Encaustic Painting: Making, Materials and Artists.

The type of paint I use depends on the project or aesthetic that I feel is appropriate to the idea of the artwork I’m making at the time. So I am familiar with acrylics, oils and alkyds including their mediums. I’m also familiar with a not so mainstream paint called encaustic. The word encaustic originates from the late 16th century via Latin from Greek enkaustikos, from enkaiein ‘burn in,’ from en- ‘in’ + kaiein ‘to burn’. Its simplest definition is pigment mixed with hot wax.
I’m the sort of artist who likes to use professional quality paints and mediums, so that anyone who buys my artwork can do so with confidence. While on one hand I’m impressed by companies such a Liquitex for their paint technology, I’m also a little repelled by overly sanitised perfection on the other. Encaustic satisfies my need to ‘do it yourself’. It allows for and accommodates human inconsistency (should you decide to make your own encaustic paint, which I do) but maintain the level of quality I demand.
Given that I work in a visual medium, I thought I would illustrate the nature of making encaustic paint by taking pictures of the materials I use in my studio. Some artists that use encaustic paint are Jasper Johns (who is arguably the most famous artist to use encaustic to date), Markus Linnenbrink and Ben Hecht. There will of course be many more, but these are the notable ones that I have come across to date.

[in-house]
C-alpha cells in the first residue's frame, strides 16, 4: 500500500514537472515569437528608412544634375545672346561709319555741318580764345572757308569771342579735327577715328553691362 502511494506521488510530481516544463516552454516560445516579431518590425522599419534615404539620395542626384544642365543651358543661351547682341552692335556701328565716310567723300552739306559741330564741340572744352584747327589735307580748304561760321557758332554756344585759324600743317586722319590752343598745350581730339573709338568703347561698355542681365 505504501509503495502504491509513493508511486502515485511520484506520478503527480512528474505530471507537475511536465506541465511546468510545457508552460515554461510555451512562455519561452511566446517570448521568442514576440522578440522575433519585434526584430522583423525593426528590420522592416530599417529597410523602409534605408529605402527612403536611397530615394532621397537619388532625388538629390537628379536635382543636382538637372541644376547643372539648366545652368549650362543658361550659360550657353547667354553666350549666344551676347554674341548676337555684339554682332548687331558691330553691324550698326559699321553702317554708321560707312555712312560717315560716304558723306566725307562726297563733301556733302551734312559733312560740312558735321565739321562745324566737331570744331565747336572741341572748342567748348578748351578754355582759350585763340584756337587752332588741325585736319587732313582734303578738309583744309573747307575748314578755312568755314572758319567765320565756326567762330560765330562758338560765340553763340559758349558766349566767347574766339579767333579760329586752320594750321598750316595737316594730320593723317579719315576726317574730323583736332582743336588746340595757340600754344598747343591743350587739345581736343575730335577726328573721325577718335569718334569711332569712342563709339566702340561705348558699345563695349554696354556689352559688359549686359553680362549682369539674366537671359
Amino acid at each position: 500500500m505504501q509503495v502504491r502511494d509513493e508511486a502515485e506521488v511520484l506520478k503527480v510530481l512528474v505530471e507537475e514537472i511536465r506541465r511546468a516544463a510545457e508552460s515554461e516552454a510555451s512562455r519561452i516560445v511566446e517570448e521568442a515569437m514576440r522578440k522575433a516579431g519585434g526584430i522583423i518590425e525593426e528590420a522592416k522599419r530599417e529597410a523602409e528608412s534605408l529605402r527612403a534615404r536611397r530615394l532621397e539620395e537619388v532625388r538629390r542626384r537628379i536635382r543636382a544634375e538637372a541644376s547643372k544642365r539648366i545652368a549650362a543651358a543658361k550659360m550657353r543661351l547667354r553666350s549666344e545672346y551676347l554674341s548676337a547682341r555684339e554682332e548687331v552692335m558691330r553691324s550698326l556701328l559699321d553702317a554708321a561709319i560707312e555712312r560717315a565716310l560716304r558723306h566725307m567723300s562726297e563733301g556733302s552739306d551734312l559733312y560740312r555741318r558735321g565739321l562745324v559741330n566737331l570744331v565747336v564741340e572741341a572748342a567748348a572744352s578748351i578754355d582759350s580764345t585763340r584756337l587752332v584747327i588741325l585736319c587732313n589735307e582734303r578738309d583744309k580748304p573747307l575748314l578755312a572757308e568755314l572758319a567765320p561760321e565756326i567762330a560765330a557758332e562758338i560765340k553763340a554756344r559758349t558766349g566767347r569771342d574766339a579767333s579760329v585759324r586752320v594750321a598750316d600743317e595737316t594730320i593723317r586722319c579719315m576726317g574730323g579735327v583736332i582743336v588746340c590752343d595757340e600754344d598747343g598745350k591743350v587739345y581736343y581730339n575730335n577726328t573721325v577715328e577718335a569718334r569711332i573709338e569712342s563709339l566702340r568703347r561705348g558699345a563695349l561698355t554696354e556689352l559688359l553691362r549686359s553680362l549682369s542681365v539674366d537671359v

Please click here to see my encaustic paintings. 

 The engine room of an encaustic painting practice is the hotplate and mixing pans – Lee Gascoyne 2012
 Raw un-bleeched beeswax – Lee Gascoyne 2012
 Raw Damar Resin – Lee Gascoyne 2012
 Encaustic Medium (Beeswax & Damar Resin) made by the artist – Lee Gascoyne 2012
 Raw dry pigment – Lee Gascoyne 2012

Raw Pigment and Encaustic Medium combined to form Encaustic Paint – Lee Gascoyne 2012

 Encaustic painting support made by the artist (MDF on pine) – Lee Gascoyne 2012

Encaustic Paint applied to the support using a warmed hog hair brush and heat gun – Lee Gascoyne 2012

This entry was posted in Wordpress. Bookmark the permalink. Post a comment or leave a trackback: Trackback URL.

Post a Comment

Your email is never published nor shared. Required fields are marked *

You may use these HTML tags and attributes <a href="" title=""> <abbr title=""> <acronym title=""> <b> <blockquote cite=""> <cite> <code> <del datetime=""> <em> <i> <q cite=""> <s> <strike> <strong>


CommentLuv badge

This site uses Akismet to reduce spam. Learn how your comment data is processed.

%d bloggers like this: